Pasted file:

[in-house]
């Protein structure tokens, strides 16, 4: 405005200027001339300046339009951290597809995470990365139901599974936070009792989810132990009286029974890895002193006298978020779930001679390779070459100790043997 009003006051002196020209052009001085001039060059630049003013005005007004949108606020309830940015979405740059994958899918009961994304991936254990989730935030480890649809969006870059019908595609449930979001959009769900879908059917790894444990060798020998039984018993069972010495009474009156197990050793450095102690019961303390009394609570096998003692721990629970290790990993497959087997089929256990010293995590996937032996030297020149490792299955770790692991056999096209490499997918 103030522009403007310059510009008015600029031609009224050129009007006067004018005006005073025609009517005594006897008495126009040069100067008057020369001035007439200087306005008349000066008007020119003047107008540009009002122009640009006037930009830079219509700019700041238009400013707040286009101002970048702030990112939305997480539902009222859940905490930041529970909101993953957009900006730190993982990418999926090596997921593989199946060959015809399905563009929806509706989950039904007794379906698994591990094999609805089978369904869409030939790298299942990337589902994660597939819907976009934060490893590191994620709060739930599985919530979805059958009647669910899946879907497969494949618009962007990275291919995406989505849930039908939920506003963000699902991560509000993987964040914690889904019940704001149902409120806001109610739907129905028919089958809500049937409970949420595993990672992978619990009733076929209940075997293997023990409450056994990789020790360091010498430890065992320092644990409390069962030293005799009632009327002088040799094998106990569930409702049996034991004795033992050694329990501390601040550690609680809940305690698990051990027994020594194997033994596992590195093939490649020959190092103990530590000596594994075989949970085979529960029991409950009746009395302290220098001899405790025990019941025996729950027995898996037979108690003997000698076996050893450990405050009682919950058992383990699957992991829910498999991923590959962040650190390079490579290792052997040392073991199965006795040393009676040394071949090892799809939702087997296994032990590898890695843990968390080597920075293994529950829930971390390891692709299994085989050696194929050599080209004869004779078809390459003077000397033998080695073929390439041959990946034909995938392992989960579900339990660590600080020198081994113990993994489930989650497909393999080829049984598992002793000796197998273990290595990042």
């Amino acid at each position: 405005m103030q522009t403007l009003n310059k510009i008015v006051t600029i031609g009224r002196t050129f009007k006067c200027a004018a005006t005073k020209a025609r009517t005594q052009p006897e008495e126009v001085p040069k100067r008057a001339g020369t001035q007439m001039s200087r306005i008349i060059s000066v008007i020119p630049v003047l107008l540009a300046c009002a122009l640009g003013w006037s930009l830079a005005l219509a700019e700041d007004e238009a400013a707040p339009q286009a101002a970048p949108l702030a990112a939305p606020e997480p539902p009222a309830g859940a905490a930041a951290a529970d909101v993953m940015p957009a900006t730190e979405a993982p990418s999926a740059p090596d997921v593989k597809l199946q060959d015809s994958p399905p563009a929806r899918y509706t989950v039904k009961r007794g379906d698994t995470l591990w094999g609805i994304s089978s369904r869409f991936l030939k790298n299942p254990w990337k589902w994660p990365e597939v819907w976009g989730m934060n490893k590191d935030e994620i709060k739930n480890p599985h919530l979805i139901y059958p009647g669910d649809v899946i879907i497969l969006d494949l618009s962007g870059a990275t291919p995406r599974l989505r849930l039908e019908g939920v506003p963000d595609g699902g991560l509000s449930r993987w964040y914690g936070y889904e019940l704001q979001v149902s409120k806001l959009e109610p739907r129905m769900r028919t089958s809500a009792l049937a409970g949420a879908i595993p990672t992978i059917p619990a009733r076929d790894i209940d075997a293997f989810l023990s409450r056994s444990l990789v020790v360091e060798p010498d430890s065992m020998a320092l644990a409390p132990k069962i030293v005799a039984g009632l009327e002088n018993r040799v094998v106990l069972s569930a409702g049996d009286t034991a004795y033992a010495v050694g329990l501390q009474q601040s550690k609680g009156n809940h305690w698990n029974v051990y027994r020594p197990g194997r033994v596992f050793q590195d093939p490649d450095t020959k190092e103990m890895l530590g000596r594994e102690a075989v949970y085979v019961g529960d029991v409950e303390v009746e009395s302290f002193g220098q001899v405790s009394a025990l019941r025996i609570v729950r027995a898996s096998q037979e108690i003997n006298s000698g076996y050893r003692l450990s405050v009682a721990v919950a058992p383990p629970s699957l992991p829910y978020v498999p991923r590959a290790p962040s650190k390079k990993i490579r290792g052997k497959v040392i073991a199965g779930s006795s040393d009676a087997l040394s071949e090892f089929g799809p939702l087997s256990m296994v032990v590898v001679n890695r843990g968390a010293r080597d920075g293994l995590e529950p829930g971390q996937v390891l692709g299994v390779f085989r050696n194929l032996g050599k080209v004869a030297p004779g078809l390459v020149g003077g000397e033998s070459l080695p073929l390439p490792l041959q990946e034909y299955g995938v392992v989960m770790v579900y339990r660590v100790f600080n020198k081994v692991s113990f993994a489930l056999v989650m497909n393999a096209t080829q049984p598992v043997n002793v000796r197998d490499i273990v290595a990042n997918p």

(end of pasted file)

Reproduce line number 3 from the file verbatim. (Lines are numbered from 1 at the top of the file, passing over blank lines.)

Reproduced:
């Amino acid at each position: 405005m103030q522009t403007l009003n310059k510009i008015v006051t600029i031609g009224r002196t050129f009007k006067c200027a004018a005006t005073k020209a025609r009517t005594q052009p006897e008495e126009v001085p040069k100067r008057a001339g020369t001035q007439m001039s200087r306005i008349i060059s000066v008007i020119p630049v003047l107008l540009a300046c009002a122009l640009g003013w006037s930009l830079a005005l219509a700019e700041d007004e238009a400013a707040p339009q286009a101002a970048p949108l702030a990112a939305p606020e997480p539902p009222a309830g859940a905490a930041a951290a529970d909101v993953m940015p957009a900006t730190e979405a993982p990418s999926a740059p090596d997921v593989k597809l199946q060959d015809s994958p399905p563009a929806r899918y509706t989950v039904k009961r007794g379906d698994t995470l591990w094999g609805i994304s089978s369904r869409f991936l030939k790298n299942p254990w990337k589902w994660p990365e597939v819907w976009g989730m934060n490893k590191d935030e994620i709060k739930n480890p599985h919530l979805i139901y059958p009647g669910d649809v899946i879907i497969l969006d494949l618009s962007g870059a990275t291919p995406r599974l989505r849930l039908e019908g939920v506003p963000d595609g699902g991560l509000s449930r993987w964040y914690g936070y889904e019940l704001q979001v149902s409120k806001l959009e109610p739907r129905m769900r028919t089958s809500a009792l049937a409970g949420a879908i595993p990672t992978i059917p619990a009733r076929d790894i209940d075997a293997f989810l023990s409450r056994s444990l990789v020790v360091e060798p010498d430890s065992m020998a320092l644990a409390p132990k069962i030293v005799a039984g009632l009327e002088n018993r040799v094998v106990l069972s569930a409702g049996d009286t034991a004795y033992a010495v050694g329990l501390q009474q601040s550690k609680g009156n809940h305690w698990n029974v051990y027994r020594p197990g194997r033994v596992f050793q590195d093939p490649d450095t020959k190092e103990m890895l530590g000596r594994e102690a075989v949970y085979v019961g529960d029991v409950e303390v009746e009395s302290f002193g220098q001899v405790s009394a025990l019941r025996i609570v729950r027995a898996s096998q037979e108690i003997n006298s000698g076996y050893r003692l450990s405050v009682a721990v919950a058992p383990p629970s699957l992991p829910y978020v498999p991923r590959a290790p962040s650190k390079k990993i490579r290792g052997k497959v040392i073991a199965g779930s006795s040393d009676a087997l040394s071949e090892f089929g799809p939702l087997s256990m296994v032990v590898v001679n890695r843990g968390a010293r080597d920075g293994l995590e529950p829930g971390q996937v390891l692709g299994v390779f085989r050696n194929l032996g050599k080209v004869a030297p004779g078809l390459v020149g003077g000397e033998s070459l080695p073929l390439p490792l041959q990946e034909y299955g995938v392992v989960m770790v579900y339990r660590v100790f600080n020198k081994v692991s113990f993994a489930l056999v989650m497909n393999a096209t080829q049984p598992v043997n002793v000796r197998d490499i273990v290595a990042n997918p």